But it’s still perfectly functional, in fact trivially so, despite not being big enough to actually have any "structure" per se. Object-oriented programming mandates that you isolate concerns behind facades of objects, service-oriented programming mandates that you isolate concerns behind service APIs, and data-oriented programming mandates that you isolate concerns into data schemas, but there ain’t no rule in functional programming that stops you from making this function, that operates on raw numbers, visible to the whole world. That’s why it’s not a paradigm.

What is functional programming, then?

That function is a perfect example of a "pure function", as defined, because it has no side effects.
Functional programming languages are (conceptually) executed by reducing expressions. You can compute_the_total_of_two_bank_accounts(1, 3), execute it by expanding the body of the function into 1 + 3, and perform the final execution step to turn it into 4 with an arithmetic rule. Having a functional language that is also Turing Complete requires that you extend it to be as powerful as the Lambda Calculus, a set of expression expansion rules that is capable of undecidable computation. "Pure functional programming language" has a much more solid definition than an "object-oriented language" (which is basically just an imperative language with a couple of gizmos added), and programming languages that claim to be data-oriented or service-oriented are pure niche.

Adhering to SOLID: writing functional OO code

More than that, there’s nothing stopping you from encapsulating data and following SOLID in an otherwise functional language. As an imaginary sensei once said, "objects are a poor emulation of closures, and closures are a poor emulation of objects":
@type person :: {fn binary -> person, fn -> binary, fn integer -> person, fn -> integer}
def new_person(name, age) do
fn name -> new_person(name, age) end,
fn -> name end,
fn age -> new_person(name, age) end,
fn -> age end,
def set_name({f, _, _, _}, name) do
def get_name({_, f, _, _}) do
def set_age({_, _, f, _}, age) do
def get_age({_, _, _, f}) do

Sorry for writing vtables by hand. I probably should’ve used a protocol, or at least written a macro to generate all that stuff, or used an Agent or something. But that would’ve missed the point that FP primitives are enough to do OO programming.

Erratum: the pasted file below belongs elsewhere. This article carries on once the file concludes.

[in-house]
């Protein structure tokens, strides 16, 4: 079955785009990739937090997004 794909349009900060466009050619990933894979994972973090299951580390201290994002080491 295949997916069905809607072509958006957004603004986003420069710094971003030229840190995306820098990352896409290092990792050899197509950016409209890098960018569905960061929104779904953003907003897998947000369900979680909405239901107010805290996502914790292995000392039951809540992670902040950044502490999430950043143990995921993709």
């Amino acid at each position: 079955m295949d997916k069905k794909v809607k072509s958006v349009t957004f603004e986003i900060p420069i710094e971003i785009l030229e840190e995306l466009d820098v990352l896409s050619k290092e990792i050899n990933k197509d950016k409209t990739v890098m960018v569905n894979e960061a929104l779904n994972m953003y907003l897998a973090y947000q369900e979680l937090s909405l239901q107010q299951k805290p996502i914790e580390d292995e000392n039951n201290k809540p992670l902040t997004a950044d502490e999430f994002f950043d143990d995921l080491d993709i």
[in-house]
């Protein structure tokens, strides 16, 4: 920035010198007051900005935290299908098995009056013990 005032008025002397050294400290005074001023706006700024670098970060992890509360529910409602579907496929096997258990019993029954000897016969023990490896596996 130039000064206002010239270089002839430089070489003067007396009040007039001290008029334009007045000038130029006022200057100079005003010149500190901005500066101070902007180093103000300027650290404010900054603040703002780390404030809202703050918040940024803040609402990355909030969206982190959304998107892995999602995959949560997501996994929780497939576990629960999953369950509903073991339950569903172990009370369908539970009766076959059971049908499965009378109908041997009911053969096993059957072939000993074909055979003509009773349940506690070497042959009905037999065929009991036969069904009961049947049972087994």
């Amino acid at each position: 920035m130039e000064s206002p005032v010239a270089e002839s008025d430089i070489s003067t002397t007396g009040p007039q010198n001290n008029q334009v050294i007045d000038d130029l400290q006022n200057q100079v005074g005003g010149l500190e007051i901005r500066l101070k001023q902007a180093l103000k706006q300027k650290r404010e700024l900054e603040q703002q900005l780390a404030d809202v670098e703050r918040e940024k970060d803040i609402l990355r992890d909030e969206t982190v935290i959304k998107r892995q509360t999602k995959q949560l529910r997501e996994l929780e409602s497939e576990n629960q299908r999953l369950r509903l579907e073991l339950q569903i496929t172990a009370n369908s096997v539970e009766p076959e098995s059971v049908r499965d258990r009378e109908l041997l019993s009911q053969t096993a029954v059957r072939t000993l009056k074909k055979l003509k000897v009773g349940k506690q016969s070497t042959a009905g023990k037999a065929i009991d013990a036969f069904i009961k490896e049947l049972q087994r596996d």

You can see how, just like any normal functional data structure, I "mutate" the person by returning a new instance with the applied changes. Even though this is a terrible example of good OO design (you should avoid getters and setters in favor of proper domain-appropriate message types), this same approach of using closures for state hiding and modeling object state by copying can be applied to any set of verbs.

Normalized data storage: writing functional data-oriented code

This is the inversion of OOP. Instead of encapsulating data and exposing behavior, you are exposing data and encapsulate behavior.
def age_management_system(person, date) do
case person.birthday do
^date -> %{person | age: person.age + 1}
_ -> person
def motion_system(position, velocity, time) do
%{position | x: velocity.x * time + position.x, y: velocity.y * time + position.y}
def registry(ecs) do
# Entity-Component-System implementation elided for brevity
|> add_system_for_component(&age_management_system/1, [:person, :date])
|> add_system_for_component(&motion_system/1, [:position, :velocity, :time])

High-level modularity: writing a functional SOA

That’s what the OTP is. Do what Erlang tells you to do with it.

So if it’s not a paradigm, and is in fact completely orthogonal to paradigms, then what is FP?

Functional Programming is a model of computation. It is computation without mutation (which would be imperative) and without backtracking (which would be logic-based). Practicing functional programming in a language that has support for one of these features is essentially restricting yourself, which even if it’s a good idea, does not make it a full-fledged paradigm.
Effectively writing functional code, then, still requires you to make a plan for your software system’s architecture beyond "functional design". Are you going to model your solution as message passing? Reaction to events? What, if anything, will you use to draw boundaries between parts of your system? Choose wisely.